M-Akiba is one of the primary projects that the government considered to undertake to spur the ICT sector in Kenya in 2016. The program was part of the Treasury Mobile Direct Programme that was made official during the reading of the 2015 annual budget. Its primary mandate was to give stockholders a platform to invest in government securities using their mobile gadgets.
The details of the project were covered here, and the program has since gone live after multiple postponements (it was supposed to be launched in March 2016, which didn’t happen. MPs made a fuss about it, and the launch was pushed to October, then to end of November. For good measure, the government put off its introduction, again).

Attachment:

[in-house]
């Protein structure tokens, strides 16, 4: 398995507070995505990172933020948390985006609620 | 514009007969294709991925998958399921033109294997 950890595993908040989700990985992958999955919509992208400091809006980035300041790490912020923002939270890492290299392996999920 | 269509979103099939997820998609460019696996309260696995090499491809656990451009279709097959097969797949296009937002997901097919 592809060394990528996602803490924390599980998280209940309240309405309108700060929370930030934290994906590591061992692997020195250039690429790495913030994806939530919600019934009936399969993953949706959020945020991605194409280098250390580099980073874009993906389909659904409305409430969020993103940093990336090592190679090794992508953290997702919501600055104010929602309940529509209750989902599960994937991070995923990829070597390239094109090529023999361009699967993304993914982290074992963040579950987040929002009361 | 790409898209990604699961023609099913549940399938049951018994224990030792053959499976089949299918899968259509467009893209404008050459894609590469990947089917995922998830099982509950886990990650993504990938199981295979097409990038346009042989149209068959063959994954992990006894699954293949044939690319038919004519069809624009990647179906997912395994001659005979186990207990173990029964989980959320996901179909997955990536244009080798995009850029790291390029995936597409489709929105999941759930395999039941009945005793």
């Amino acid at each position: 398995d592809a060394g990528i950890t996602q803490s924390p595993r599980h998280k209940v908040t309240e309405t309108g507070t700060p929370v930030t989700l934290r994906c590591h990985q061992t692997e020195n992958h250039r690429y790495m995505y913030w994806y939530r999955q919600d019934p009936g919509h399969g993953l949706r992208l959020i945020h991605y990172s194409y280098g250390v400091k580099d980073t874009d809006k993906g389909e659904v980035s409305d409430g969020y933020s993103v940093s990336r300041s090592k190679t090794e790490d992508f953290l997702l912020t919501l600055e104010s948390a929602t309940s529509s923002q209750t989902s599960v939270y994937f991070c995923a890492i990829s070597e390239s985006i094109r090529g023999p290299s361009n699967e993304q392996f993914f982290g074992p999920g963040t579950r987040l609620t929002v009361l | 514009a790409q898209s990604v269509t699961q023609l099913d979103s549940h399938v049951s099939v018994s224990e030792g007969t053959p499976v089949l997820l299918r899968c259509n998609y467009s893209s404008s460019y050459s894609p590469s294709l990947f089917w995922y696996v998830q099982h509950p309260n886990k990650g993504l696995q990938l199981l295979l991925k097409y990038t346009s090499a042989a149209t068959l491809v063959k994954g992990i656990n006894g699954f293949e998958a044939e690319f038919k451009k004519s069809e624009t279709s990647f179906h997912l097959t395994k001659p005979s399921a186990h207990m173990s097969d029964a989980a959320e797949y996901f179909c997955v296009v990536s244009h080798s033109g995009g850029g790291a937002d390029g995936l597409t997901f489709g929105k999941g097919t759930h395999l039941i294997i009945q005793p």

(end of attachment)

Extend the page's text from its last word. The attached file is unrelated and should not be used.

While the project is awaiting presidential launch later this month, the treasury is considering bumping M-Akiba’s cash limit when the program’s second offer that’s valued at KES 4.85 billion makes its way to capital markets.
According to an unnamed source who conversed with The Standard, M-Akiba heads are negotiating with mobile services providers to increase the limit.
“We are talking to the telecom providers to see whether the limits can be increased,” said the source. “The tentative date is June 27, but it has to be before the elections,” the source added.
More than 100,000 stockholders have registered with M-Akiba, but the number of active investors is much lower at around 5000. What this means is that investors who opted in understand the dynamics of bond markets. It can also be argued that treasury is making such a move to increase the number of investors.
It should be noted that M-Akiba is only available Safaricom and Airtel, although rival mobile money solutions have higher limits.